The following update from our friends at Weather 2000
“For a few weeks now we have been monitoring the sub-glacier volcanoes in Iceland, especially the one under the Grimsvötn glacier. This volcano had a powerful, explosive eruption over the weekend; melting the glacier and sending ash into the atmosphere. While things have quieted down recently, vigilance must be maintained for any sudden resurgence of volcanic activity.
Analysis has indicated that volcanic ash has been observed in the troposphere and stratosphere up to ~20 km (or ~66,000 feet). However, until the precise amount of ejecta is known, specific climate impacts are still mere speculation at this juncture. Its latitude [64°N] is far from ideal (see below) to have a significant impact on the global climate, but for the next several days solar radiation at the surface may be dimmed over the Subarctic Region in the vicinity of Iceland. The ash is heavy compared to air, and gravity settles the ash to the ground. Conversely, climate is affected by the much lighter Sulfur gases emitted from a volcano, which have a much longer residence time in the atmosphere (especially if ejected into the stratosphere).
In contrast, while Eyjafjallajökull (in 2010) sent widespread ash into Europe, due to tropospheric wind currents, this year’s weather patterns do not favor a replay of that scenario with Grimsvötn. In addition, despite ejecting ash into the stratosphere, observations indicate that the ash particles associated with Grimsvötn are much denser than those of Eyjafjallajökull, so the ash will not remain in the atmosphere as long.
In areas of greatest deposition, volcanic ash can have a significant impact on agriculture. Its effects on crops is highly dependent on the specific crop and the timing of the ash-fall. For example, the most damage to corn would occur right around the time of pollination. The effects on livestock are more obvious, with grazing animals ingesting ash particles that have settled onto pastures and water supply contamination (under more extreme conditions can lead to fluoride poisoning).
We will continue to monitor the physics & chemistry of this situation – in the case of tropical volcanoes there would be an approximate 8 to 12-month lag-time before Northern Hemispheric impacts, if any, are realized. Short-term forecasters sensationalize each Volcano that makes the news every few months, so a calm, pragmatic and scientific review of their legitimate role and limitations is appropriate:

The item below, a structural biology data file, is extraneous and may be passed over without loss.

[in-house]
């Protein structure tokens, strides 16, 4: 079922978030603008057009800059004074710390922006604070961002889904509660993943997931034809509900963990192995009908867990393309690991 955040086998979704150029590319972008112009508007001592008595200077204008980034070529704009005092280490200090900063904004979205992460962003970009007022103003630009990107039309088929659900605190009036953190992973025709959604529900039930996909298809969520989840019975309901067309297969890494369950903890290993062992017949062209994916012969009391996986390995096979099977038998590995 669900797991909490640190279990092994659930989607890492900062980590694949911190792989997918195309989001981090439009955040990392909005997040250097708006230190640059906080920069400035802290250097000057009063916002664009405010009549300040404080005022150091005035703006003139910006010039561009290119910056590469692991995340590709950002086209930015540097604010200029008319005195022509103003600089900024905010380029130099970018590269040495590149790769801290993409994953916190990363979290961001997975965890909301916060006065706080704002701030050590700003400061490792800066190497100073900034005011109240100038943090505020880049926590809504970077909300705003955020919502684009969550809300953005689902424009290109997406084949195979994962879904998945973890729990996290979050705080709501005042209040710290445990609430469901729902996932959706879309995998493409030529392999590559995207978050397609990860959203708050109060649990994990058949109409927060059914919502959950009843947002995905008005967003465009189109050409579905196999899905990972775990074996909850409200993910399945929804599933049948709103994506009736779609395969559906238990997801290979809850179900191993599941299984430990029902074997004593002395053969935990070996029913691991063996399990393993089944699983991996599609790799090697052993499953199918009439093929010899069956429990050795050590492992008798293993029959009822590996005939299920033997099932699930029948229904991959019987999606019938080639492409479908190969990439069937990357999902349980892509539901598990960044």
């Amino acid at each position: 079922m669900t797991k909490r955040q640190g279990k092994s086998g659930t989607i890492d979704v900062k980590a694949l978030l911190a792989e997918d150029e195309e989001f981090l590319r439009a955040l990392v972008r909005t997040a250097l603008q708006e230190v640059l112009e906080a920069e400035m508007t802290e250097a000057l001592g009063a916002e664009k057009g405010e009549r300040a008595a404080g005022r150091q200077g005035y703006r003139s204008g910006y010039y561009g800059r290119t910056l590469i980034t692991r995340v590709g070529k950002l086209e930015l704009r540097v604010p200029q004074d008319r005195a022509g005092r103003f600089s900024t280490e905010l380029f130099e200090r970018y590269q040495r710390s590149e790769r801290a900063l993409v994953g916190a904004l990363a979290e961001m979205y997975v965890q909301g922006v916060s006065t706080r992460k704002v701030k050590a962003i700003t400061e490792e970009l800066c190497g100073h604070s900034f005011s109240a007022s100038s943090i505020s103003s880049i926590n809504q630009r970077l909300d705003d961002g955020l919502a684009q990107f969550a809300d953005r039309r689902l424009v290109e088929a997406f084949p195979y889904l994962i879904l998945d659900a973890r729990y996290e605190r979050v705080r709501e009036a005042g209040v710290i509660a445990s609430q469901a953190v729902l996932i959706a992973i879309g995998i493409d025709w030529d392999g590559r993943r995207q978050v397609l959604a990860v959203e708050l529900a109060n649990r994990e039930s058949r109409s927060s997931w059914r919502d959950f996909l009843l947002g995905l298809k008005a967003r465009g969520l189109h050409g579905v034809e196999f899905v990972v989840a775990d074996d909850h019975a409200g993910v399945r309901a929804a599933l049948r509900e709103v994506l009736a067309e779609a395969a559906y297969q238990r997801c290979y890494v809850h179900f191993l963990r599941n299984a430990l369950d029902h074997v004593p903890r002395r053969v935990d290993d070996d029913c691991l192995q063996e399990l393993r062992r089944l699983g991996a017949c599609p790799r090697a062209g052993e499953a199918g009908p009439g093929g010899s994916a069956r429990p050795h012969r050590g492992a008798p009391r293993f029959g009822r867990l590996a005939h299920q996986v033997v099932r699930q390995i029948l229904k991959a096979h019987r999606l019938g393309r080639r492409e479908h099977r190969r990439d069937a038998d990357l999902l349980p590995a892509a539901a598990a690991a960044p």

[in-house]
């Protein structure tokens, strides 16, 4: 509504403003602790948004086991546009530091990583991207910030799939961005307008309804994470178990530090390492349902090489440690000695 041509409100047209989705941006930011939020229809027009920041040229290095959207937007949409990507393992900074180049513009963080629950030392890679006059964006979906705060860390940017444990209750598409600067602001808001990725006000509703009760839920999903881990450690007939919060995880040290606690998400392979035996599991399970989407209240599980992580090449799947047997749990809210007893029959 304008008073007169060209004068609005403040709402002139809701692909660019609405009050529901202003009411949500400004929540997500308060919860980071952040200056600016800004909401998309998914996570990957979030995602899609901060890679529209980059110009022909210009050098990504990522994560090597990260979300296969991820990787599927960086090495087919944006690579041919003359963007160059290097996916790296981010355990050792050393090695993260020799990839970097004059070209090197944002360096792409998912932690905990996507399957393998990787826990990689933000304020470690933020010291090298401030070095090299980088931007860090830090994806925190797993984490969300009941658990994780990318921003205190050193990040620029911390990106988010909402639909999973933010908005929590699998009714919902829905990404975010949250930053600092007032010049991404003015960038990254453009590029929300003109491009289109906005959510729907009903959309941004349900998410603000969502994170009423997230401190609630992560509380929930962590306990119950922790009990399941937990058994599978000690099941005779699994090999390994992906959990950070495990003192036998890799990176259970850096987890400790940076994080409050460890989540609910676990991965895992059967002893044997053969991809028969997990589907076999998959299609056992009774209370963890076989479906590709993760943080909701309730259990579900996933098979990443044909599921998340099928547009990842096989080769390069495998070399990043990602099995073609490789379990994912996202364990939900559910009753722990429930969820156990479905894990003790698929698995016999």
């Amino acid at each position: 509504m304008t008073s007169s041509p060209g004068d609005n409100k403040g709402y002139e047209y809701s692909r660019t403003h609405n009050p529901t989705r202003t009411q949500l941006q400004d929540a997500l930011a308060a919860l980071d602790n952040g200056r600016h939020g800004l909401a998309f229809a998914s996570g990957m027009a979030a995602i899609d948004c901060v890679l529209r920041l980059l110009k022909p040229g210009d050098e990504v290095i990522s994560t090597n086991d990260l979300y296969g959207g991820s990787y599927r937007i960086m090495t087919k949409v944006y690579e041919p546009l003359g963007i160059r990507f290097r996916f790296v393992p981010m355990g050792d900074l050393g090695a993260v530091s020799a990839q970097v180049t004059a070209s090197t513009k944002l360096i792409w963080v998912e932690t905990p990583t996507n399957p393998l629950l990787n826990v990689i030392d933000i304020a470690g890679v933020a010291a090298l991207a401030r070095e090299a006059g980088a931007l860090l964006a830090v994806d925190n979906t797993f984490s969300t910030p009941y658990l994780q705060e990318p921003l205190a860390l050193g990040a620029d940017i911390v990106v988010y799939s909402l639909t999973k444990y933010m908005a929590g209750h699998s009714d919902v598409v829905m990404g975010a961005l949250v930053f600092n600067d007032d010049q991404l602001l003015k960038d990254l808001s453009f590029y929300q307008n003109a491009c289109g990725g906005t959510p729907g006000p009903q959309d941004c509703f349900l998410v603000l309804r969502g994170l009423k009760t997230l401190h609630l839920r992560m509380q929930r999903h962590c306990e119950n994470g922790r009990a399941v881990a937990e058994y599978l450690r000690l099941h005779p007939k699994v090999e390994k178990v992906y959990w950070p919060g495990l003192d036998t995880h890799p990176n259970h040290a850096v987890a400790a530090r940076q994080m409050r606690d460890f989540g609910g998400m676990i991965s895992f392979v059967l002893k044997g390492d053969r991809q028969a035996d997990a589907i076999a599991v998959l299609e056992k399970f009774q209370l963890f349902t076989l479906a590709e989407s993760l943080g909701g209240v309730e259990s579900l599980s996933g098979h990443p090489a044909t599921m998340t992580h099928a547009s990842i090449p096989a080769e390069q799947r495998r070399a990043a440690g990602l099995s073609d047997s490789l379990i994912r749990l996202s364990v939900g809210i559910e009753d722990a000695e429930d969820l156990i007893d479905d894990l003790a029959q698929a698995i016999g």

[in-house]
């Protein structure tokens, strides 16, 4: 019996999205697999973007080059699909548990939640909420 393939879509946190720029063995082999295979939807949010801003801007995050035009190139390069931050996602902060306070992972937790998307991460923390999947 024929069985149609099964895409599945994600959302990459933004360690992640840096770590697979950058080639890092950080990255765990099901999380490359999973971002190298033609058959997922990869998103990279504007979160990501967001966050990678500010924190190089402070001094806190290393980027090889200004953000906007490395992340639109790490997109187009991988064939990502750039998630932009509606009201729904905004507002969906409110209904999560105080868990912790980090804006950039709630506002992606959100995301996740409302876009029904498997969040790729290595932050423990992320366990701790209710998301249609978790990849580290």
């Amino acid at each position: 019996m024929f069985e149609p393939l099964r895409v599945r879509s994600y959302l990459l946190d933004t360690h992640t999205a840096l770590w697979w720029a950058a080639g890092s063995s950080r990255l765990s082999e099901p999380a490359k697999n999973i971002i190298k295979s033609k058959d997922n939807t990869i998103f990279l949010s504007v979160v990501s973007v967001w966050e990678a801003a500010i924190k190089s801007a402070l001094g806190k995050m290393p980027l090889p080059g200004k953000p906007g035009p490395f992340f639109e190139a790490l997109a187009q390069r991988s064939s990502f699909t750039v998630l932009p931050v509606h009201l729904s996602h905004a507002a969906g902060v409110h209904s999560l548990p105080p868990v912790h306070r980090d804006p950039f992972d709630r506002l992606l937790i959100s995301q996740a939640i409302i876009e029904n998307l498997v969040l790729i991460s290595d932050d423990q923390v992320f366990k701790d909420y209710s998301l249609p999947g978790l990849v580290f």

1.) In order for Volcanoes to have weather/climate impacts beyond its region of the World, the erupted particles need to be forcefully ejected through the Tropopause and into the Stratosphere (> 12km/9 mi. for mid-Latitudes and > 16 km/11 mi. closer to the Equator), where they can diffuse and eventually have a global reach.
2.) Separately, keep in mind that any Volcanoes located Poleward of 30° have only small impacts on Hemispheric climate. Unlike Pinatubo and Tungurahua (both located in the Tropics), Volcanoes closer to the Poles will have their contents advected toward the Northeast/Poles.
3.) Regionally, larger soot and erupted particles (> 2.2 µm) are more effective at keeping in Infrared radiation and can impart some warming effects. Smaller particles (usually containing lots of sulfur) are less effective in the IR spectrum, but stay aloft longer and increase Albedo and hence lead to cooling. (FYI, Volcanic Ash is not actually ash, but tiny jagged particles of rock and natural glass). After the infamous 1980 Mount Saint Helens eruption it took several weeks to cart away all the Ash & Soot, and until that is done in any future events, could be blown around obscuring visibility in much the same way a Forest Fire would.
4.) At the lower levels of the Troposphere, Soot & Ash (if fine enough) could also act as condensation nuclei and perhaps help “feed” regional storm systems during an upcoming Season. Ionization of the atmosphere is a tertiary impact of this particulate matter that could translate into increased lightning events also during the upcoming Season. Such particles were detected as far away as New England following the 1980 Mount St. Helens eruption.
Courtesy of the
Climate Research & Forecasting Teams
Weather 2000, Inc. New York
Tel. +1 212 465 2121